Have you communicated with clients via email lately? Of course you have. But the question remains: are your emails effective?
According to Visual.ly, “Email is always supposed to be in its death throes but it’s far from keeling over. It’s one of the last, if not the last, open communications protocol. It’s still the dominant way to exchange files, have short conversations and subscribe to newsletters.”
One of the best ways to improve customer and client relationships is to use email as a platform to better serve customers and reinforce your brand. Email statistics indicate, “35% of email recipients open email based on the subject line alone,” while “35% of business professionals check email on a mobile device,” and “84% of people 18-34 use an email preview pane,” according to content strategist Jay Baer. These statistics alone, reveal insights into how to craft effective emails that yield simplicity and results.
So, we asked thirteen entrepreneurs to share their best tips on how to improve external email communications and here’s what they had to say:
1. Personalize response emails.
“Nothing is worse than for a customer to get a ‘form-letter’ response that doesn’t address their issue and proves that no one actually read the full content of their message. Treat each customer with respect and don’t get frustrated. No matter what you think, the issue the customer is raising is real to them and you need to respond personally.”
2. Lead the conversation with simplicity.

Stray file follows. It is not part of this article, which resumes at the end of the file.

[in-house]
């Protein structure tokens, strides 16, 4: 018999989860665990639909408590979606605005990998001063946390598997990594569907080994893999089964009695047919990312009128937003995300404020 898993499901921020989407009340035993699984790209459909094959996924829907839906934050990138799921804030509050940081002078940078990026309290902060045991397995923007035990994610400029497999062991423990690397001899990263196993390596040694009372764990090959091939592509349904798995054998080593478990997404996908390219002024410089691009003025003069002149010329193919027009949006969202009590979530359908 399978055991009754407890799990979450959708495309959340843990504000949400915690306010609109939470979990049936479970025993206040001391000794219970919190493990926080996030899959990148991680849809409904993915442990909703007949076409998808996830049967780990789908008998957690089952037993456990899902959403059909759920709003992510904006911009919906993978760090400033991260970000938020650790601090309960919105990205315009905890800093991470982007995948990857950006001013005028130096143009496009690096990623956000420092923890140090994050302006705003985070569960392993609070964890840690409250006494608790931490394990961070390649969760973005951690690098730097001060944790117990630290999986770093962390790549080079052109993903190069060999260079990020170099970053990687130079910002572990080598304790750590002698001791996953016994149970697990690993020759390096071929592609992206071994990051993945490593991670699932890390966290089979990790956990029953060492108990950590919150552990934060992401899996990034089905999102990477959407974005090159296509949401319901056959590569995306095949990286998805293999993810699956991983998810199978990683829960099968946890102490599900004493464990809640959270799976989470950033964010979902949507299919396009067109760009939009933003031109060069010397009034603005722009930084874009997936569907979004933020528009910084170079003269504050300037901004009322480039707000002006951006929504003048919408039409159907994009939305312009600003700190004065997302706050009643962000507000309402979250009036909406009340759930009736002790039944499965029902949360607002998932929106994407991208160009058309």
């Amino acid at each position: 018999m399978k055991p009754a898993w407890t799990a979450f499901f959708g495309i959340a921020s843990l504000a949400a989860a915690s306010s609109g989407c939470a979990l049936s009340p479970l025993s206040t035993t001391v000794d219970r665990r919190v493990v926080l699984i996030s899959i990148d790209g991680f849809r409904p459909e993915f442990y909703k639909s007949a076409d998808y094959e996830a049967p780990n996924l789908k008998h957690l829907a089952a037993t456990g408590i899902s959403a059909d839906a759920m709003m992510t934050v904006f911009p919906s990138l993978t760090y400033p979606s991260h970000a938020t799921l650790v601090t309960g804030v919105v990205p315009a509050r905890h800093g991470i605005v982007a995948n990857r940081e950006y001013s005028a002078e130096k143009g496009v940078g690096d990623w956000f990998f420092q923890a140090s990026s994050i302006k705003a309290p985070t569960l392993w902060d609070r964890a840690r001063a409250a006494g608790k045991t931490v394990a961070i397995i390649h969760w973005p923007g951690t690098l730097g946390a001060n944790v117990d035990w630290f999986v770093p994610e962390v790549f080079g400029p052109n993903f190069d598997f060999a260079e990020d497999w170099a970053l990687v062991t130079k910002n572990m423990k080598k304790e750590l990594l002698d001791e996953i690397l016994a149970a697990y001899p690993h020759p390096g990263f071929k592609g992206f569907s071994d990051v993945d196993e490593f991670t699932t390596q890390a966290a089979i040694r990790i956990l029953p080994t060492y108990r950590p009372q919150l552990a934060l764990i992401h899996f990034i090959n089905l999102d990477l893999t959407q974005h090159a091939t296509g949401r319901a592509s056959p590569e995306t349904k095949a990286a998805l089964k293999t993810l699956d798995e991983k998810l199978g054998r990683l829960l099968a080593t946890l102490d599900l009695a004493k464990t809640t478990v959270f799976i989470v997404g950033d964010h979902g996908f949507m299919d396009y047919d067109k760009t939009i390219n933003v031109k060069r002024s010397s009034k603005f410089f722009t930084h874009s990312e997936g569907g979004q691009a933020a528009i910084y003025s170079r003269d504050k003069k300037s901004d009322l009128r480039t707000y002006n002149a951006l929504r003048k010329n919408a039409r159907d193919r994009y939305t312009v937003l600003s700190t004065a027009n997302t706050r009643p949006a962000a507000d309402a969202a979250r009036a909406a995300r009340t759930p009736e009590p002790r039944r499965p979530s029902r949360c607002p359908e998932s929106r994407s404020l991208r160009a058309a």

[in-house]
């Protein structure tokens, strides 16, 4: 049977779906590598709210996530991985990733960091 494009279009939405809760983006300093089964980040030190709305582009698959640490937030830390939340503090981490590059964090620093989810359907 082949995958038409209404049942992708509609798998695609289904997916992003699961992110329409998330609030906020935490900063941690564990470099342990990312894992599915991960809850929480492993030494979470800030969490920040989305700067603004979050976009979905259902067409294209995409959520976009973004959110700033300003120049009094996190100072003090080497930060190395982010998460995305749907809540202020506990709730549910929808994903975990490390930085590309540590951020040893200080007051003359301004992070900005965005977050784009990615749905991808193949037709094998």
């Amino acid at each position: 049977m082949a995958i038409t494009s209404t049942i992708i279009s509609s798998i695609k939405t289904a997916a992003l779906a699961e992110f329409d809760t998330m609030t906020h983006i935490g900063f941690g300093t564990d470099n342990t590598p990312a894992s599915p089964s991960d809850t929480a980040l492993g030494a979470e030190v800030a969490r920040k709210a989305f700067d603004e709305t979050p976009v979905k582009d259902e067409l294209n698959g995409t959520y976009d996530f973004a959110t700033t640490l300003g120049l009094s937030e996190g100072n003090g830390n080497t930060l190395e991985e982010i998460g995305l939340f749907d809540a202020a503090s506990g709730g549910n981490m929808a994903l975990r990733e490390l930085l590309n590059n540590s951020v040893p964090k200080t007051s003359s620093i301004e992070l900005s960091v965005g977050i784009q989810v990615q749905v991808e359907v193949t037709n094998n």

“State your empathy and understanding of their problem first. Next, outline what you think the customer expects from the email and express your own expectations. Then offer a resolution, detailing the steps that must be taken and where to find additional information. Most importantly, provide a super simple way for the client to follow up.”
3. Avoid industry jargon.
“Don’t use industry jargon that will go over clients’ heads. Understand their wants and needs. Then understand the problem(s) they have and explain how you’ll solve it in layman’s terms. Also, write email subject lines that clients will understand and open.”
4. Tailor emails to your client’s communication style.
“If you know your client typically responds best to short and to-the-point information, be concise and very clear in your call to action, if there is one. On the other hand, if the client usually needs a lot of information in order to make decisions, take the opportunity to fully explain and over-communicate your recommendations, as well as their options.”
5. Improve email readability.
“Use just one space between sentences, and add negative space (a blank line) in between paragraphs. You’ll see a big improvement in readability. Bold items that require the recipient’s action, and italicize points you want to highlight.”
6. Get to the point, quickly.
“Your point should be made early and be interesting enough that a client browsing their iPhone can quickly decide, ‘I better read this!’ Too many emails contain so much preamble and puffery that it is impossible to find the call of action. That said, some recipients may want more detail so always try and provide ‘more details below’ for those who want it.”
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